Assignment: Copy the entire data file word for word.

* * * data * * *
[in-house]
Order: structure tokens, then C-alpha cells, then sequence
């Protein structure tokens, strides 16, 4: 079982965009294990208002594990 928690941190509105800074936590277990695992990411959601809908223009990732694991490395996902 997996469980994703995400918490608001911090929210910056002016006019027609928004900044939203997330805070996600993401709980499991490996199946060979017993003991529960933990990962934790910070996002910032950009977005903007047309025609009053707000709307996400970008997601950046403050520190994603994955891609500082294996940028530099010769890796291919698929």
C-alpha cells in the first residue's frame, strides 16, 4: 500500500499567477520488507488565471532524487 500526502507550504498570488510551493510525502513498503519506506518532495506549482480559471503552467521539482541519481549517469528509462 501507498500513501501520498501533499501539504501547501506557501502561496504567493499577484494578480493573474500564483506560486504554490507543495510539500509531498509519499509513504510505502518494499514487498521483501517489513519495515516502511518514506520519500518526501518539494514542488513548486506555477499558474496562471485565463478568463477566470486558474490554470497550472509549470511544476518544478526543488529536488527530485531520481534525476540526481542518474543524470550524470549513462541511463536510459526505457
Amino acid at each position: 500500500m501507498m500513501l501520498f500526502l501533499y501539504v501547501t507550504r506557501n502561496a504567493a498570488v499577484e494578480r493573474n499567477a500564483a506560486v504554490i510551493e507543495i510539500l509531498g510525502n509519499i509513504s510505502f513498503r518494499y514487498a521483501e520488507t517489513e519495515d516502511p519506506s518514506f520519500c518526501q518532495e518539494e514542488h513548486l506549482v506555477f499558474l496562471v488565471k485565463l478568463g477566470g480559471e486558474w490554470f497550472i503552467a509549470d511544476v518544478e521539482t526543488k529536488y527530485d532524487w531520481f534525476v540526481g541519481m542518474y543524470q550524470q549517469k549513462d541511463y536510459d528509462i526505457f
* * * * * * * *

[in-house]
Order: structure tokens, then C-alpha cells, then sequence
């Protein structure tokens, strides 16, 4: 079982965009294990208002594990 928690941190509105800074936590277990695992990411959601809908223009990732694991490395996902 997996469980994703995400918490608001911090929210910056002016006019027609928004900044939203997330805070996600993401709980499991490996199946060979017993003991529960933990990962934790910070996002910032950009977005903007047309025609009053707000709307996400970008997601950046403050520190994603994955891609500082294996940028530099010769890796291919698929």
C-alpha cells in the first residue's frame, strides 16, 4: 500500500499567477520488507488565471532524487 500526502507550504498570488510551493510525502513498503519506506518532495506549482480559471503552467521539482541519481549517469528509462 501507498500513501501520498501533499501539504501547501506557501502561496504567493499577484494578480493573474500564483506560486504554490507543495510539500509531498509519499509513504510505502518494499514487498521483501517489513519495515516502511518514506520519500518526501518539494514542488513548486506555477499558474496562471485565463478568463477566470486558474490554470497550472509549470511544476518544478526543488529536488527530485531520481534525476540526481542518474543524470550524470549513462541511463536510459526505457
Amino acid at each position: 500500500m501507498m500513501l501520498f500526502l501533499y501539504v501547501t507550504r506557501n502561496a504567493a498570488v499577484e494578480r493573474n499567477a500564483a506560486v504554490i510551493e507543495i510539500l509531498g510525502n509519499i509513504s510505502f513498503r518494499y514487498a521483501e520488507t517489513e519495515d516502511p519506506s518514506f520519500c518526501q518532495e518539494e514542488h513548486l506549482v506555477f499558474l496562471v488565471k485565463l478568463g477566470g480559471e486558474w490554470f497550472i503552467a509549470d511544476v518544478e521539482t526543488k529536488y527530485d532524487w531520481f534525476v540526481g541519481m542518474y543524470q550524470q549517469k549513462d541511463y536510459d528509462i526505457f